Natalie rolled her eyes. Helen would have implanted a tracking device in her daughter’s neck if she could, like those chips they have for cats and dogs—watched her roam the town on her trusty path from school to Katie’s to home, called the cops if she veered off course. It was a wonder she hadn’t just opened the envelope herself. There wasn’t time to fume, though, now that there was a mysterious, threatening letter with her name on it. Which Natalie was aware sounded like a sentence from a bad teenage soap opera. That didn’t negate its existence, though.
She sank back into her chair, staring at the words marching across the page. Stay out of it. I’m warning you. It could be Katie playing a bad joke, but that didn’t seem likely, as Katie could never keep a secret and would have spilled that morning, when they were texting about the memorial. Feeling silly, Natalie sniffed at the paper. Nothing. As if it had just materialized on the table, origin-free. She considered calling the police, but that would mean telling them about her podcast, which would mean telling her mom about her podcast, which would mean never seeing the sun again. Instead, she shoved the note into her backpack—not bothering to put away the juice and cereal—and trundled outside to her bike and Mrs. Halsey’s memorial. She would let it all stew, she decided. Maybe an answer would come to her while she was biking to the high school. She always thought better when she was in motion, legs pumping and lungs full of clean air.
It was as hot if not hotter than yesterday, and beads of sweat rolled down Natalie’s forehead into her eyes as she crested the hill toward the school that had been her de facto prison for the last four years—the only bright spot being a woman who would no longer walk its halls. The only teacher who didn’t hold her eccentricities at arm’s length.
The Halsey house wasn’t on Natalie’s route, but she could feel its presence a few streets over—could imagine the yellow police tape and silence—and a tremor traveled over her neck like phantom fingers.
The True Crime Club had only lasted for one year, officially; after Jessica graduated and her parents effectively bought her way into Columbia, Katie and Natalie were the only members, meaning that the club was no longer valid in the school’s eyes. (No yearbook picture, which was good since Natalie didn’t relish explaining that to her mom. She used to lie and say she was staying after school to study until, well, it all went to hell when she said what she said.) Still, Mrs. Halsey kept up their meetings, critiquing the relative merit of different podcasts, documentaries, and true-crime books through the lens of story. She was a fan of gripping, well-researched accounts of criminal investigations, like Michelle McNamara’s inquiry into the Golden State Killer, but felt a decided disdain for podcasts like this really popular one called My Murder Obsession, which was basically just two guys discussing their favorite murder mysteries. She thought the name was bad enough, but she couldn’t stand the gleeful, error-riddled way the hosts talked about crime. She was a stickler for accuracy—and empathy. “If you can’t get the facts straight, you don’t deserve the story,” she used to say.
As she coasted past Sammy’s Shack and the flinty sea, Natalie wondered what Mrs. Halsey would think of the note on her kitchen table: Stay out of it. Her legs pumped harder, sweat running down to her eyes as she squinted into the sun, her breath getting ragged. Lynn Halsey was the only person she wanted to talk to right now, and she couldn’t because she was dead. The thought brought sudden, angry tears to her eyes. She was dead, and there was nothing Natalie could do about it. Who was the letter writer to tell her stay out of it? How to care? Maybe her mom had written the note. Maybe she had found out about her podcast somehow and wanted to punish her. Helen hated Lynn Halsey; Natalie knew that. Tears flooded her eyes as she pulled into the school parking lot, dropping the toes of her black shoes to the ground to steady herself as her vision swam.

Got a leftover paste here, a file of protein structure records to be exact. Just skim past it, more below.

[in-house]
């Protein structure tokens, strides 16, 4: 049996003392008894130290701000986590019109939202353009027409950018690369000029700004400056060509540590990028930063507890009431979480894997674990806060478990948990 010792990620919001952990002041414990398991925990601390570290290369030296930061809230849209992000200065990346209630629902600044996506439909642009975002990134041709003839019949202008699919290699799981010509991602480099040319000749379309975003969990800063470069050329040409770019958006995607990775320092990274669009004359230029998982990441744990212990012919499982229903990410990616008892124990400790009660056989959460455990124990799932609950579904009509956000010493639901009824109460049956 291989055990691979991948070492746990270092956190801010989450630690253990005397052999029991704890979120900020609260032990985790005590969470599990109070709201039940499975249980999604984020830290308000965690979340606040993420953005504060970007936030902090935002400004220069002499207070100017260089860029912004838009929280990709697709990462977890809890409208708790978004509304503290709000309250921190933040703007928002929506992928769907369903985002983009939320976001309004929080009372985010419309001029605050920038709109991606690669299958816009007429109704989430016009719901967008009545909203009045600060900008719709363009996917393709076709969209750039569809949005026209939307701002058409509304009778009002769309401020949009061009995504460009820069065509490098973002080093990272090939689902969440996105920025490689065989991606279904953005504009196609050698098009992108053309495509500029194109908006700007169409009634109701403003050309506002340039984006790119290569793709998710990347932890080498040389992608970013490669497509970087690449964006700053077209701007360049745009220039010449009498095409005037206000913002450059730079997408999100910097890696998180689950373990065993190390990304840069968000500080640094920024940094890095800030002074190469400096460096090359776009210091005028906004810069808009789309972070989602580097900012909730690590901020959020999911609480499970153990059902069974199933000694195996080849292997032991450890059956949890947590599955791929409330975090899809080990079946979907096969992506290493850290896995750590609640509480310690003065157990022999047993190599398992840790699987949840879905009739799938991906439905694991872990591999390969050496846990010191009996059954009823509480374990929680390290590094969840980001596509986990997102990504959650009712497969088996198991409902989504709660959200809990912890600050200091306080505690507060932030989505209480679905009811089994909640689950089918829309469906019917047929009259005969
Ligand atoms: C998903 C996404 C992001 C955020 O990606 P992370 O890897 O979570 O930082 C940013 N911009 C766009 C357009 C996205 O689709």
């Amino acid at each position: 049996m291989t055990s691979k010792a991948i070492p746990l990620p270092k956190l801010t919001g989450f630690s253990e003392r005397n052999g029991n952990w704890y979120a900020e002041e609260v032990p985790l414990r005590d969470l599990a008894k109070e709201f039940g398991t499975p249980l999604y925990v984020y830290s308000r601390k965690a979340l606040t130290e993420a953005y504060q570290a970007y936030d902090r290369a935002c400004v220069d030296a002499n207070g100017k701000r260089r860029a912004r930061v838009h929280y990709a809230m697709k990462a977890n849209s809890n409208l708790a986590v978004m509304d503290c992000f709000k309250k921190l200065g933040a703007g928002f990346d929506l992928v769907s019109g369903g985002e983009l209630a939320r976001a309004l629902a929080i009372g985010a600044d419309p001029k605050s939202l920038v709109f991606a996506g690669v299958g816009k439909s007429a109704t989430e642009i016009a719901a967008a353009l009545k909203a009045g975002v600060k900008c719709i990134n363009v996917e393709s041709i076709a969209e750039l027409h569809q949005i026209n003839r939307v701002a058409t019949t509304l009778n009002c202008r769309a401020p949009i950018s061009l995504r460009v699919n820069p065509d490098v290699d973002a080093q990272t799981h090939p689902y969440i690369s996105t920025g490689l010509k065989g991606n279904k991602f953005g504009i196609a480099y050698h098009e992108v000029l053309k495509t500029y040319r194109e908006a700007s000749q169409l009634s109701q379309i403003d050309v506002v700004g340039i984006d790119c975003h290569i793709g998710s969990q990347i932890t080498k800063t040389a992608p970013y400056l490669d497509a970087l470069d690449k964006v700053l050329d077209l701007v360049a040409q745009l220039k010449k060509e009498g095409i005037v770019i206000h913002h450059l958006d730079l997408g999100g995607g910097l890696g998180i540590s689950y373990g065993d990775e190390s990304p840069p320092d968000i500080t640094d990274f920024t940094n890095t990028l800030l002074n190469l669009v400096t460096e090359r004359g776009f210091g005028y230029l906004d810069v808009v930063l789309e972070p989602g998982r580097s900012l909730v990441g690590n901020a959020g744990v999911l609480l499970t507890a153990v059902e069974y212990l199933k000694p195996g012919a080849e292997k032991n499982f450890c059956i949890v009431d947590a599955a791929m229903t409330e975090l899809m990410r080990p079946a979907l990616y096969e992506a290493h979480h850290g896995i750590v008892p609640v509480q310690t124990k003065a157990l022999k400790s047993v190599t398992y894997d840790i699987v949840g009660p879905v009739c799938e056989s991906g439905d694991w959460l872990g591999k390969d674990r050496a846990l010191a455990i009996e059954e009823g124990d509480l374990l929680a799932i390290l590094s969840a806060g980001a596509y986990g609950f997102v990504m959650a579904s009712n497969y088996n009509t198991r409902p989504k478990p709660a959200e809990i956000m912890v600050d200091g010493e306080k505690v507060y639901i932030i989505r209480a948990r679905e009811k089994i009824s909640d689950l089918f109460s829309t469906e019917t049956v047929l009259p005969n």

The last time she had spoken to her teacher was at the diner midway through senior year. She had been crying—or trying not to, rather. Her shift had ended, and she was crammed in a booth where her mother couldn’t see her—couldn’t send her home and straight to her room. The night before had been bad. The kind of bad that made your stomach heavy and your mouth flood with acid when you thought about it. She and Katie had been celebrating getting into the colleges of their choice by having a clandestine marathon of the worst true-crime movies on offer. Straight-to-streaming shit. Cheesy cable fare. Trash. Helen’s rules were pretty clear when it came to her daughter’s interests: fine, she could study it in school, but true crime as entertainment was completely off-limits. Sure, she got away with the occasional horror movie or novel, but true stories were, for some untold reason, strictly verboten.
Which was why she and Katie had waited until Helen went to a Garden Club cocktail night to indulge. Helen, not being the biggest drinker, had come home in the middle of a truly terrible early-thousands clunker called Teacher’s Pet—all about a TA who had an affair with his student, then killed her—and had lost her shit. She’d gone so far as to threaten to move to college with Natalie and live in her dorm room, which seemed like an empty threat if you didn’t know Helen, who wouldn’t let Natalie sleep over at Katie’s until she was thirteen.
“You okay, Natalie?” Mrs. Halsey asked, sliding into the booth across from her, holding a to-go bag of burgers and fries. She was wearing her leather jacket and had her hair up in a blue paisley scarf, her cheeks pink from the early spring chill; she brought with her the smell of the omnipresent daffodils that blanketed Ferry this time of year.